Twitter for Recruiting & HR: Getting Engaged

favorite twitterAs much emphasis as we put on “engagement,” it’s absolutely essential to making Twitter meaningful and getting the most out of your social networks. Remember, you can’t expect to get value without giving it. Always be gracious and grateful. Make an effort to mention the creators of the content you’re curating, and give the occasional shout out to the influencers whose information you’ve found valuable and think your audience will find value in, too.

Similarly, thank others who mention you or RT your stuff. Favorite or retweet anything someone shares that’s kind, helpful or poignant. Make sure your audience knows you’re listening – and are a real person instead of some automated bot or RSS.

GEM Recruiting AI

Pro Tip: If you’ve got a public account, then your favorites are public, too. I really like the favorites feature, which I use a lot for bookmarking stuff that I can easily find or read later on.

Don’t pay too much attention to profiles – many people worth following have information that’s either incomplete or intentionally anonymized. For instance, that account with no last name whose profile only mentions their kids and their love of coffee might, in fact, be a CEO, colleague, potential client or one of those once-in-a-blue moon purple squirrel type candidates who could be a fantastic contact (and connection) for you. Treat everyone the same on Twitter and practice giving back. Remember, the Golden Rule applies on social networks, too.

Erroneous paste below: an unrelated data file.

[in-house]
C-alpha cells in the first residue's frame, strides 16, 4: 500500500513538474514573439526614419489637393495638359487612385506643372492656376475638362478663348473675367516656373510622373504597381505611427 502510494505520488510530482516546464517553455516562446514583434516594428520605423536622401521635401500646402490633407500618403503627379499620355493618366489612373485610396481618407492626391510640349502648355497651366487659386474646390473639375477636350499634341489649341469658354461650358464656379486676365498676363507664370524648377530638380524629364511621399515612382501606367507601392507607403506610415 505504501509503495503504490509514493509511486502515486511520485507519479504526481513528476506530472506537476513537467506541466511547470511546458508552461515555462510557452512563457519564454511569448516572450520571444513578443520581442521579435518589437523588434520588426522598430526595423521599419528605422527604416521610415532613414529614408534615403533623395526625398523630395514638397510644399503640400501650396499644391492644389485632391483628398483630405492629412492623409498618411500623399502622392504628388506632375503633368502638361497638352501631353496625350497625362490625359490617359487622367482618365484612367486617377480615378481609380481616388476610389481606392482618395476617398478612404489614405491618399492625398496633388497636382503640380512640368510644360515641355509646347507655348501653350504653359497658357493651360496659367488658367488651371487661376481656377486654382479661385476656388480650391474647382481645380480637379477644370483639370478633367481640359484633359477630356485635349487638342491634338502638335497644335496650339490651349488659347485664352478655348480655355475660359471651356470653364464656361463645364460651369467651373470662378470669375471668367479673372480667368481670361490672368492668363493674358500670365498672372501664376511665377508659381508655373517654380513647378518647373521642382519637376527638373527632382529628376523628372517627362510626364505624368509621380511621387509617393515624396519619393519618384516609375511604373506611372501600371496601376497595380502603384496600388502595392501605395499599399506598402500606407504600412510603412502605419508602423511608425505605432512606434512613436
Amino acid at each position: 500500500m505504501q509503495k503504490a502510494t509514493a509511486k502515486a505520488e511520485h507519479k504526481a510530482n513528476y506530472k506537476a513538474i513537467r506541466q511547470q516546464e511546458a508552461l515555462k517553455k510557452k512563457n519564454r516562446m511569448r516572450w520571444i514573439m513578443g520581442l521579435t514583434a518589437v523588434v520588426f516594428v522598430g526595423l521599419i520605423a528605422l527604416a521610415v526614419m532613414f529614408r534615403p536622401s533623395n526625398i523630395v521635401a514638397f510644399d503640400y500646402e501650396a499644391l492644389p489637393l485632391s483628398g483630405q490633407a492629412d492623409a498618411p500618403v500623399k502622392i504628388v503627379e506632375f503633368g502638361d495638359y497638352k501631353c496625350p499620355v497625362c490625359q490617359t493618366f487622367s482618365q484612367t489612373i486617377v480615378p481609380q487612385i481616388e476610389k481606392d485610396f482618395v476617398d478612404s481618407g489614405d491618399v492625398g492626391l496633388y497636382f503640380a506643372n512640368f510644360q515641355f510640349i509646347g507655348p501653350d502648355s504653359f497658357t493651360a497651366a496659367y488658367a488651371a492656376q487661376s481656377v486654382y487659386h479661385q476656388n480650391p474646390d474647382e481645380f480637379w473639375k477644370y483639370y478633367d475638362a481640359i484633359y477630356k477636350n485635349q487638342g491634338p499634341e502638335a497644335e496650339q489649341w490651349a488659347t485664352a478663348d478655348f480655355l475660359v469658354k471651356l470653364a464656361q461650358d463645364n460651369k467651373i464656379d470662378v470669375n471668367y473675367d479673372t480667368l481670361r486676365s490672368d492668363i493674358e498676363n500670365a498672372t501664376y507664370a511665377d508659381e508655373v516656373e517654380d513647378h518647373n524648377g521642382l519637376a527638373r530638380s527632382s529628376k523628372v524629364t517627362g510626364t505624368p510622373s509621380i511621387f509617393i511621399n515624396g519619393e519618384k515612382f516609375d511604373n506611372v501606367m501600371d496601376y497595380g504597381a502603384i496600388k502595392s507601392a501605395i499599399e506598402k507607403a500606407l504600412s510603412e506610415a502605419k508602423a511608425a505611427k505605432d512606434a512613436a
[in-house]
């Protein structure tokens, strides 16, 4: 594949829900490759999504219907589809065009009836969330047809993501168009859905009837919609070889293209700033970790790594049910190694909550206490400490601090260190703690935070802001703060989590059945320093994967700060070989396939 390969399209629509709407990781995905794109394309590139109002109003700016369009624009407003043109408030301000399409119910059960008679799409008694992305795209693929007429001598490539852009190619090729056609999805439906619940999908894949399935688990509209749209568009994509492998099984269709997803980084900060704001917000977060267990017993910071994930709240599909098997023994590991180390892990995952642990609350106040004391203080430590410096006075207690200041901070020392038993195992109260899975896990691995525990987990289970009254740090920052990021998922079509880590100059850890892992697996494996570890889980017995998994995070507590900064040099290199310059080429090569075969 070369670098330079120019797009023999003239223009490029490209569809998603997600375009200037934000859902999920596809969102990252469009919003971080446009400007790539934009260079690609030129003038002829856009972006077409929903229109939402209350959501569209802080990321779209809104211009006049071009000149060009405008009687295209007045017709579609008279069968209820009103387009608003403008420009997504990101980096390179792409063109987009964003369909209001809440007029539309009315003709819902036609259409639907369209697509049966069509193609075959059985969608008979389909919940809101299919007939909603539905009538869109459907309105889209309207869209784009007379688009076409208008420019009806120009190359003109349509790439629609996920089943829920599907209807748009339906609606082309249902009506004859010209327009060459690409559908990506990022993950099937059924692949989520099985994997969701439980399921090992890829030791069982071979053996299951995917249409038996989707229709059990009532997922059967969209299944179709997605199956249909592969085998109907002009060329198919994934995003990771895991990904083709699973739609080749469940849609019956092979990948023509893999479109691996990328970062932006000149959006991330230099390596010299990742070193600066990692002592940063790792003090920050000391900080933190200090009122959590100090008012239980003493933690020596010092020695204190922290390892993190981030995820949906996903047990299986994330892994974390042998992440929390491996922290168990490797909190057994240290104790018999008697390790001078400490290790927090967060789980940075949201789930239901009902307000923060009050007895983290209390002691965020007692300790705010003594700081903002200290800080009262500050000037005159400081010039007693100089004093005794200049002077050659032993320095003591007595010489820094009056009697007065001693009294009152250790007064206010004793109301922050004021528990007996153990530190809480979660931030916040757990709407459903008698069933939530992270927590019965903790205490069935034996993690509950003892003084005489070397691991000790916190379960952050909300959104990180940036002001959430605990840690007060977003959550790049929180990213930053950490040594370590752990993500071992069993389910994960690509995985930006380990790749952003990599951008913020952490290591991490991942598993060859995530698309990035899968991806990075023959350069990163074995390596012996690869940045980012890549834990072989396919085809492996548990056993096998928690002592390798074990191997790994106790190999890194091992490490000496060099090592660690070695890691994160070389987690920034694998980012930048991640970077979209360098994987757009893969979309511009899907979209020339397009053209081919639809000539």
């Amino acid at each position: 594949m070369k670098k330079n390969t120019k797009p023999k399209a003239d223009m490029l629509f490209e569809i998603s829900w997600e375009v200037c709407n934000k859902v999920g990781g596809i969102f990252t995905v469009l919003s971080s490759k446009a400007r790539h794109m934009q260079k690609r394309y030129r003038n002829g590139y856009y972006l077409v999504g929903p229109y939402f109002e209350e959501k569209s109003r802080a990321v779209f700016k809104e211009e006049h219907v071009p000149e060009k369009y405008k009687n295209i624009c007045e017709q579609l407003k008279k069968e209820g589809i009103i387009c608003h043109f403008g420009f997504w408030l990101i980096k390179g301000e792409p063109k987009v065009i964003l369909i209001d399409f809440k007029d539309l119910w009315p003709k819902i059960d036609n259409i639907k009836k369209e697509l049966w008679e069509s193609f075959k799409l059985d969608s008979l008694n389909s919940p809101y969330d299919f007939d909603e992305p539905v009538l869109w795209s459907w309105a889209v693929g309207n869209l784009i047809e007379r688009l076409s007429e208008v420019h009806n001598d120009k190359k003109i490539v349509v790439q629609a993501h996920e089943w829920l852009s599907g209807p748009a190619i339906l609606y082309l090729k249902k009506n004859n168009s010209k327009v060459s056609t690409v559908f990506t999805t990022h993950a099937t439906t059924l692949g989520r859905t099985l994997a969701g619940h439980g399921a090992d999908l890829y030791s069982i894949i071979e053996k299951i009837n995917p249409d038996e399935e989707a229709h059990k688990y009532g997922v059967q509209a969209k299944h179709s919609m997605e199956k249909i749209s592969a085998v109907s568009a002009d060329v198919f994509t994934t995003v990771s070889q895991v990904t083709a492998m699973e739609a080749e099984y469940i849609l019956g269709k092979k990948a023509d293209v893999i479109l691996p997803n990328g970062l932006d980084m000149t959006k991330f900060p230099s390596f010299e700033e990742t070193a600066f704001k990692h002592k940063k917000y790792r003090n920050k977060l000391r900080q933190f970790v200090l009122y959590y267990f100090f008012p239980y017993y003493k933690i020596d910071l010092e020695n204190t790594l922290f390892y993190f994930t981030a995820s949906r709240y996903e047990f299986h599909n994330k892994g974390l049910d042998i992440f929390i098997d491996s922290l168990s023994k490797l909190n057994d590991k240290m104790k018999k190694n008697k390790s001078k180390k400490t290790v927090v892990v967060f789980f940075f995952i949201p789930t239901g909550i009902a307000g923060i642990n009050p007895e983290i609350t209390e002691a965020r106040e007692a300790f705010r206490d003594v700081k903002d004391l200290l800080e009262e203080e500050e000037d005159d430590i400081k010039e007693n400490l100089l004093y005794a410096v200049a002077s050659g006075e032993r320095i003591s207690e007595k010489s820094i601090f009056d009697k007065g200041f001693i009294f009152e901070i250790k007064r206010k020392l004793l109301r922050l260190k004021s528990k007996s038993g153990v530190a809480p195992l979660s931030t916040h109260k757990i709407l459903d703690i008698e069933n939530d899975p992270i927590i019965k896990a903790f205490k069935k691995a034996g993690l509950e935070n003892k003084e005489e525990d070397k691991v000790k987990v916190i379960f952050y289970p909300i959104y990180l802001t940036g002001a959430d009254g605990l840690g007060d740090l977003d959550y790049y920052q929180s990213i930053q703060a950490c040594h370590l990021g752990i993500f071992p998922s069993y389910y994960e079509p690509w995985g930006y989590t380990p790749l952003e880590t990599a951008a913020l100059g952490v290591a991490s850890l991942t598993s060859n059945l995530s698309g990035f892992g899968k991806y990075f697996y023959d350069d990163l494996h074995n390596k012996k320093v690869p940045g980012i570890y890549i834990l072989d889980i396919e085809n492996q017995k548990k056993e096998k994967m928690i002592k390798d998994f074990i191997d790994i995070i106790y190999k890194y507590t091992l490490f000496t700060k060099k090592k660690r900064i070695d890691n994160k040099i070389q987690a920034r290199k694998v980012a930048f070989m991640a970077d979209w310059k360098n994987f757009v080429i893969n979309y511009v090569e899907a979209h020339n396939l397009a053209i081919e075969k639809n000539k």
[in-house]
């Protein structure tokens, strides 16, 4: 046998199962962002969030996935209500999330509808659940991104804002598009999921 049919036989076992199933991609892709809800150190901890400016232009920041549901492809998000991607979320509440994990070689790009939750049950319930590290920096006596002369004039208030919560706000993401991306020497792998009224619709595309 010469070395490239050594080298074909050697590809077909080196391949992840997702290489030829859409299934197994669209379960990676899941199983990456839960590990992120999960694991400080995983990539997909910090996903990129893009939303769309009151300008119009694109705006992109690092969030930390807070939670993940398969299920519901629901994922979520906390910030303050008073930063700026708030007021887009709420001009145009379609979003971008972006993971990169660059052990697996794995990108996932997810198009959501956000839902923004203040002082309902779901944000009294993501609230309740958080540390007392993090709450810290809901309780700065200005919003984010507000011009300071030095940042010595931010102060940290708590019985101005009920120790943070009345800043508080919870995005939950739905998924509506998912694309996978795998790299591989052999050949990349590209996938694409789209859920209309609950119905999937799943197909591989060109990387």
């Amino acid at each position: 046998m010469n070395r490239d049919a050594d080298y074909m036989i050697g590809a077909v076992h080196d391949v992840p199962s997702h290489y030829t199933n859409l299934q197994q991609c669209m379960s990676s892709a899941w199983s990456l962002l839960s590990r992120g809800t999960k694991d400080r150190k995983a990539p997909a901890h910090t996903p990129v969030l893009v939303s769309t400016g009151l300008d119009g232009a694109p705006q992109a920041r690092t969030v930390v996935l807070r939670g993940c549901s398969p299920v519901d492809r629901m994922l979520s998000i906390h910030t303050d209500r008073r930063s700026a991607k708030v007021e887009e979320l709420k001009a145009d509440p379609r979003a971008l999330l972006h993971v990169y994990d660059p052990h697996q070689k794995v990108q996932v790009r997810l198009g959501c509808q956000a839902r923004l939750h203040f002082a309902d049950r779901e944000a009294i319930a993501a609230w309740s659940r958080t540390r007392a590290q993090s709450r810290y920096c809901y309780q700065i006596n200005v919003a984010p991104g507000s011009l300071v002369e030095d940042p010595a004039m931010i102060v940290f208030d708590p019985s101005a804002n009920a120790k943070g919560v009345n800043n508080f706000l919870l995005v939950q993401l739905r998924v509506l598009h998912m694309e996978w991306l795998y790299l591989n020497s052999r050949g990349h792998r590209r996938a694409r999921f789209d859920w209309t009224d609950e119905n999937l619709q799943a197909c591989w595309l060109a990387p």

Conversely, I recommend not wasting your time engaging with, worrying about or getting offended by trolls. Report and/or block any account you find unprofessional or uncouth and let other people (and site moderators) worry about their crap. The only way to take care of a troll is by ignoring them completely. It’s really that easy.

Twitter for Recruiting and HR: Finding Your Voice

twitter cartoonOn Twitter, it’s imperative that you always come across as authentic (while keeping it professional). I got some great advice a while back from one of the best in the business, Stacy Zapar (per the shout out advice above, @StacyZapar is one account you should be following NOW).